I want to say very briefly what Christian Churches have been doing because it has often been implied that they have been doing nothing. In fact,26 million dollars worth of food, medicines and the like have been channelled by the humanitarian efforts of the Churches. The distribution of such has relied on the Churches on the ground. Here we have a particular advantage. We have communities on the ground which will assist with the distribution. I am sure that the noble Baroness, Lady Chalker, needs no reminding that the Churches would be ready to do that and to assist in any way they possibly can. Orthodox, Roman Catholic, Reformed Churches, Lutheran, Baptist, Methodist and Pentecostal have been busy with this. Indeed, £ 600,000 of aid has been channelled by the Catholic Organisation for Overseas Development and a similar sum by Christian Aid. The whole exercise sets out to assist victims regardless of ethnic or religious background. The plight of women victims of war is of particular concern to the World Council of Churches, which has set up a special fund for such sufferers. The Church of Scotland has provided Caroline Boyd as the field consultant for the fund.

In order to support and encourage the Churches on the ground to care for all their people, visits have been made from this country and will be made again. At least we hope so. For the great hope is that these works of mercy and charity will not be brought to an end by any action that we might have to take on 20th February. Here I have to disclose my hand. I do not believe it is right or wise to make air strikes. But equally I realise that having threatened to do so we must carry them out if necessary; otherwise we reach the stage of the schoolmaster who is known by the boys in the class never to fulfil any of his threats and therefore cannot keep order. So what a dilemma there is! It is for those aid workers that we must have the utmost concern. I hope that the noble Baroness will be able to reassure us in some way in the face of the rumours last Friday that aid workers might well be used as human shields in the event of air strikes by the United Nations.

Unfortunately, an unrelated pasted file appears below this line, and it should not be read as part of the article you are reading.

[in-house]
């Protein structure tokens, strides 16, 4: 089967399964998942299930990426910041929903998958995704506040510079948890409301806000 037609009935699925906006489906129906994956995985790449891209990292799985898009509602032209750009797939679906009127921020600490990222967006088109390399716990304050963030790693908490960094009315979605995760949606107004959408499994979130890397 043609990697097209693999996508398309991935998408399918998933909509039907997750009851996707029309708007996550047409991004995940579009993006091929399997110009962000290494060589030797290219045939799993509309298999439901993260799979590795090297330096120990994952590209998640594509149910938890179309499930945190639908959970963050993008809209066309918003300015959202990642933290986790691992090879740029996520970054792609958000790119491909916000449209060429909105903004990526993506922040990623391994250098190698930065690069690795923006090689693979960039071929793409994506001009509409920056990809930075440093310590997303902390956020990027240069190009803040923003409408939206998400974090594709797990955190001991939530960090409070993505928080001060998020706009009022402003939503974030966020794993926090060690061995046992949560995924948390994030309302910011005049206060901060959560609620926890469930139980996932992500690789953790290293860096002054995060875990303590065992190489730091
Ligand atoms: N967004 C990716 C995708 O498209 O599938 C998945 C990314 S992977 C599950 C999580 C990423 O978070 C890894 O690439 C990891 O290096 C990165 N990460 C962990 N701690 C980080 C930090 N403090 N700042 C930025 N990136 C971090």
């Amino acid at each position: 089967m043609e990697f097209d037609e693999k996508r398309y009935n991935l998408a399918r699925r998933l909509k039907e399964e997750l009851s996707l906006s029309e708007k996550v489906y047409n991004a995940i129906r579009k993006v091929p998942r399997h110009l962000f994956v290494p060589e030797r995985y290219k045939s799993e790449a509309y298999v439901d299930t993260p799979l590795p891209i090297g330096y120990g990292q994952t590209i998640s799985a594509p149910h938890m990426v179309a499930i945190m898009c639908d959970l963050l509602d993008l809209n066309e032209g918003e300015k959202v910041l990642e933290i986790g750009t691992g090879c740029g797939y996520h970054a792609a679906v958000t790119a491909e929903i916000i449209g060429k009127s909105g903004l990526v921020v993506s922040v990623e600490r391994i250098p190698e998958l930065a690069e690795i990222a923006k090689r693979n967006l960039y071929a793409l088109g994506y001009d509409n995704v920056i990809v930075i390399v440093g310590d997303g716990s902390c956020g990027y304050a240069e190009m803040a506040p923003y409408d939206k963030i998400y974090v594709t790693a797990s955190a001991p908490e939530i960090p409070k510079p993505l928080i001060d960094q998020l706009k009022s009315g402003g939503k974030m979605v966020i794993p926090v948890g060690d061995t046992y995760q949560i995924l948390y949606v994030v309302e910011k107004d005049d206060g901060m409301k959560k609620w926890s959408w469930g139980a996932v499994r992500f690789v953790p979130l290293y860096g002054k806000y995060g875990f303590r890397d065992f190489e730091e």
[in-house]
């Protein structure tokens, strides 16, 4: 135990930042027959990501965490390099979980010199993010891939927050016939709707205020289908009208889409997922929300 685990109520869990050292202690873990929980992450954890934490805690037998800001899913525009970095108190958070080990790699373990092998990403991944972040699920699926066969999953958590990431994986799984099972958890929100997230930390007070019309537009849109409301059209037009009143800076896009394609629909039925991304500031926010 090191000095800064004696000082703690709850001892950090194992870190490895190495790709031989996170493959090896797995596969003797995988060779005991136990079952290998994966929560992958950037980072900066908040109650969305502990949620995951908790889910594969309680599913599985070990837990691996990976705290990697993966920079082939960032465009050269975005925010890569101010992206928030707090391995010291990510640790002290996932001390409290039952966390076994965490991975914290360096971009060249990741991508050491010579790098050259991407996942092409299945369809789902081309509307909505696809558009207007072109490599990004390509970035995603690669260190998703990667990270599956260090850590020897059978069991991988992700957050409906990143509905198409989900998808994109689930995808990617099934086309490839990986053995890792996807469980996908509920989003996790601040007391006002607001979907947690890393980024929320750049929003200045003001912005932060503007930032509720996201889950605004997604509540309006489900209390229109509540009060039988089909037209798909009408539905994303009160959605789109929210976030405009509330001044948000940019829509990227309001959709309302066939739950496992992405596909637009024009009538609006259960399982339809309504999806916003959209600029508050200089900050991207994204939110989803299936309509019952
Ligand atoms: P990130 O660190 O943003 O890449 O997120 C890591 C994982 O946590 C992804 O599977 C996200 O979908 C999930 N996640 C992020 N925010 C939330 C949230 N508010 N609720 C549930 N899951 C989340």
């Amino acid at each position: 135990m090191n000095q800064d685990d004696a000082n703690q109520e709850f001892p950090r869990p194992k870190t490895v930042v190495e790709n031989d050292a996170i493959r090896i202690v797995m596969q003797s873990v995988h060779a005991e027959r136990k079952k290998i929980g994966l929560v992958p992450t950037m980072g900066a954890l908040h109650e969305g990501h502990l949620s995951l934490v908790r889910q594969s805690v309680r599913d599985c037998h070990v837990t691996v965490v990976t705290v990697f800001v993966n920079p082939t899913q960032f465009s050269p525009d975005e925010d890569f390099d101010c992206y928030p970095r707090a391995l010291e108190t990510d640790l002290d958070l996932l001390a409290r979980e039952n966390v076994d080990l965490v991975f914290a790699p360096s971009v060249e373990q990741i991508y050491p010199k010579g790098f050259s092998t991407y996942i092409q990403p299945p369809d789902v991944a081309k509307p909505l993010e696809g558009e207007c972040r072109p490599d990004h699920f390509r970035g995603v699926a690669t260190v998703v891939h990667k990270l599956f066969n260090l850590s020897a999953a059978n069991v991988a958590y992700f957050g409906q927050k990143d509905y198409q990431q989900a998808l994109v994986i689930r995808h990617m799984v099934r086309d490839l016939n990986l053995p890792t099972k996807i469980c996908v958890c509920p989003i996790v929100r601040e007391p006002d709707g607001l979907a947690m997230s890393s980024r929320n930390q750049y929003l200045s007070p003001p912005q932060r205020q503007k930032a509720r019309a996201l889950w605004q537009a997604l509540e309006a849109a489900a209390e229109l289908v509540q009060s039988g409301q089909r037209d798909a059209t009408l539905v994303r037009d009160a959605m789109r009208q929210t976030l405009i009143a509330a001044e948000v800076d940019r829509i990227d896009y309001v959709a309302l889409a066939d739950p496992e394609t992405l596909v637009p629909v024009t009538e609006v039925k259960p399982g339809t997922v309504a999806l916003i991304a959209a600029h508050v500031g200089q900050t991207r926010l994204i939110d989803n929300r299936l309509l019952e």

Church leaders have condemned the abhorrent and barbaric acts of rape and so-called ethnic cleansing, the terrible destruction of homes and communities and the ruthless slaughter of civilians. We would all echo that. The search for reconciliation goes on. The Council of European Churches together with the Roman Catholic Council of European Bishops called a totally ecumenical conference of European Churches at Pé cs in Hungary. They called on their governments for a cease-fire and for the lessening of human suffering and pain. They insisted that forced emigration should stop. They called on all Christian people in Yugoslavia to promote peace, reconciliation and compassion. It was their wish at Pé cs that governments would call on Christian people of all denominations to promote and pray for the peace process.